For these two weeks in August, the world's attention is on Rio. What draws us in? It's the athletes themselves. It's watching their strength and dedication over the past four years, over a lifetime really, come to a head on the world's biggest stage.
Most of us are able to have "off days," but for athletes competing at the Olympic level, it would seem those words aren't even part of their vocabulary. It takes a unique amount of skill, determination and hard work to make it at that level. Whether logging hours at the gym or in international competition, it's an athlete's sheer drive and endurance that determine whether or not they'll prevail when the global spotlight is on them.
So how do these attributes translate to careers outside of the games? Xero recently had the opportunity to sit down with Michelle Roark, former Olympic freestyle skier and current owner of Phia Lab, to hear how her athletic career put her on the path to entrepreneurship and, in her words, led her to exactly what she's supposed to be doing.
What characteristics apply to succeeding both at sport and in business?
In short: endurance.
"You always have to be pushing yourself. I skied the world cup circuit for 16 years, and along the way there were many points in my career where I felt like I had to take two steps back to take five steps forward. It's extremely tiring, but I knew my hard work would pay off in the long run. You have to have this same mentality in business," Roark says.
Endurance is critical to the success of athletes and business owners alike, because as mentioned earlier, both will inevitably face failure at some point in their path to success.
How did professional sport make you a better business owner?
Solid life experience outside the office can prepare you to handle the most difficult of challenges in the workplace, oftentimes better than a traditional internship or college coursework. Overcoming challenges, honing skills, and learning from past experiences are all crucial parts of the playbook that you can apply in your future career.
"In athletic competition, you learn very quickly how to deal with failure - you learn from what you did wrong and it makes you better. Every day that you fail, you get up and do it again and again, each time doing it better. Many small businesses fail and those that do get off the ground face a lot of falling down and getting back up along the path to success," Roark says.
By learning how to deal with failure in her time as a competitive athlete, for example, Roark is prepared for the tough, often failure-riddled road to entrepreneurship.
How did you start your business?
Inspiration can come from anywhere, and for Roark, it came with a smell.
"When I was training for the 2006 Olympics, I was working with a sports psychologist on visualization techniques and they kept saying, "you need to visualize with all of your senses." But I kept struggling with smell, asking myself, "how does winning a race smell?" In competition, you are looking for anything to give you an edge, and even the littlest thing can help you invoke the zone. Sense of smell taps into the parts of the brain that contain memory and emotion. As so, scent is arguably the most important, but least appreciated scent when visualizing success," Roark says.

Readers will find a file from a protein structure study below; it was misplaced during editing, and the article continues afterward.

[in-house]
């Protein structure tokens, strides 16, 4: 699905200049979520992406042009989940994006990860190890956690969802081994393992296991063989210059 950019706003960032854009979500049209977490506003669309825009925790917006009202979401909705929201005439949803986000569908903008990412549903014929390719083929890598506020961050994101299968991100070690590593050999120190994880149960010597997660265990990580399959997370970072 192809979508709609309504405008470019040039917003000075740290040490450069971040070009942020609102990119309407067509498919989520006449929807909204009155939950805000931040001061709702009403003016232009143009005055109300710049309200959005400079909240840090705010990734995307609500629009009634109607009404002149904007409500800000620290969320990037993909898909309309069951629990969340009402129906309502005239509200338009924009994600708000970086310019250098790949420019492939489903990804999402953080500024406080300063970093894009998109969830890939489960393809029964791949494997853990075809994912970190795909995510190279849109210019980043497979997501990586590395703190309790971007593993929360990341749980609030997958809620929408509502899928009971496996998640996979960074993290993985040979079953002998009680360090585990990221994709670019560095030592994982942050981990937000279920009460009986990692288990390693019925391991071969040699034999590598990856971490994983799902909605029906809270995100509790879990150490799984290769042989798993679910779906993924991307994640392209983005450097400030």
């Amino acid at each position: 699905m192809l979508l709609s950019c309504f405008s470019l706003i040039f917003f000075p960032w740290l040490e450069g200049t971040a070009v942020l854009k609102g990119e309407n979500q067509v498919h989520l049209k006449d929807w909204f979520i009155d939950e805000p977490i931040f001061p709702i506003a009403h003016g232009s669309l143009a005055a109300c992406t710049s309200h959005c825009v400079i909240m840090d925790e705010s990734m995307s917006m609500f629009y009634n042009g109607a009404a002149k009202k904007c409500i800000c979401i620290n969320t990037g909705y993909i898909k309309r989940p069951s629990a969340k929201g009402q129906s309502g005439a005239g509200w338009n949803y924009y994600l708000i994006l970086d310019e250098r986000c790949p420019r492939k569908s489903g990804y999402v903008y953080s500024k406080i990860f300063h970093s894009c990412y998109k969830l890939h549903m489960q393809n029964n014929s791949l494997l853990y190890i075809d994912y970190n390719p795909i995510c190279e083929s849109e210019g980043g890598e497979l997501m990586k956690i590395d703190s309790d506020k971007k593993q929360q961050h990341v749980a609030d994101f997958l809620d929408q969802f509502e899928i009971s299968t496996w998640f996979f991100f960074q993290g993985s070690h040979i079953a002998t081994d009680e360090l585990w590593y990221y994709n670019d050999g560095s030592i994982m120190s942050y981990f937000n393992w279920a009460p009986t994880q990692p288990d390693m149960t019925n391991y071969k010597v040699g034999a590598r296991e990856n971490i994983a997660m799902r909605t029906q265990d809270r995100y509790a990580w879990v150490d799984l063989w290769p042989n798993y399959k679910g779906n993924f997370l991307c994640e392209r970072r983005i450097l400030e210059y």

"I decided that I would pick out my own scent for training and competition, but was highly dissatisfied with commercial blends. I started doing my own research on ingredients that went into perfumes and leveraged my studies as a chemical engineer to start developing my own blends based on natural, essential oils as opposed to synthetic substances."
What made you want to be a business owner?
The transition from athlete to business owner might not be obvious in everyone's mind, but through Michelle Roark's experience as a professional athlete, she recognized what she wanted in her next career and the transferable skills she'd developed that could get her there.
"As a premier American skier, you have to ski for the U.S. team - you don't really have a choice if you want to compete on the global level. But that also means someone else is calling the shots: they pick your coach, they pick what you are going to wear, where you will train. Having that limited control over my skiing made me really yearn to be my own boss, and now I love it," Roark says.
"I get to run my business and create my own workplace culture the way I want to. At Phia Lab, we have a lot of positive affirmations, we do yoga, people can dress in whatever they want - feathers and sparkles are encouraged as part of the dress code. I love having the ability to create a workplace that fits my personality."
What advice would you give to entrepreneurs who are just starting out?
"My biggest tip is have tenacity. You have to learn to weather the storm, take the ups and downs, and understand that you won't make everyone happy along the way. There will be naysayers -- it happens in sports and it will definitely happen in business. You just need to stick to doing what's best for you as well as trusting yourself and the choices you make," Roark says.
For entrepreneurs, there is no clear path to success, and it certainly doesn't happen overnight. But as we can learn from Michelle Roark, inspiration and the skills needed to be successful can come from the unlikeliest of places.
"As long as you continue to do what aligns with your passion, how can that not work out?" Roark affirms.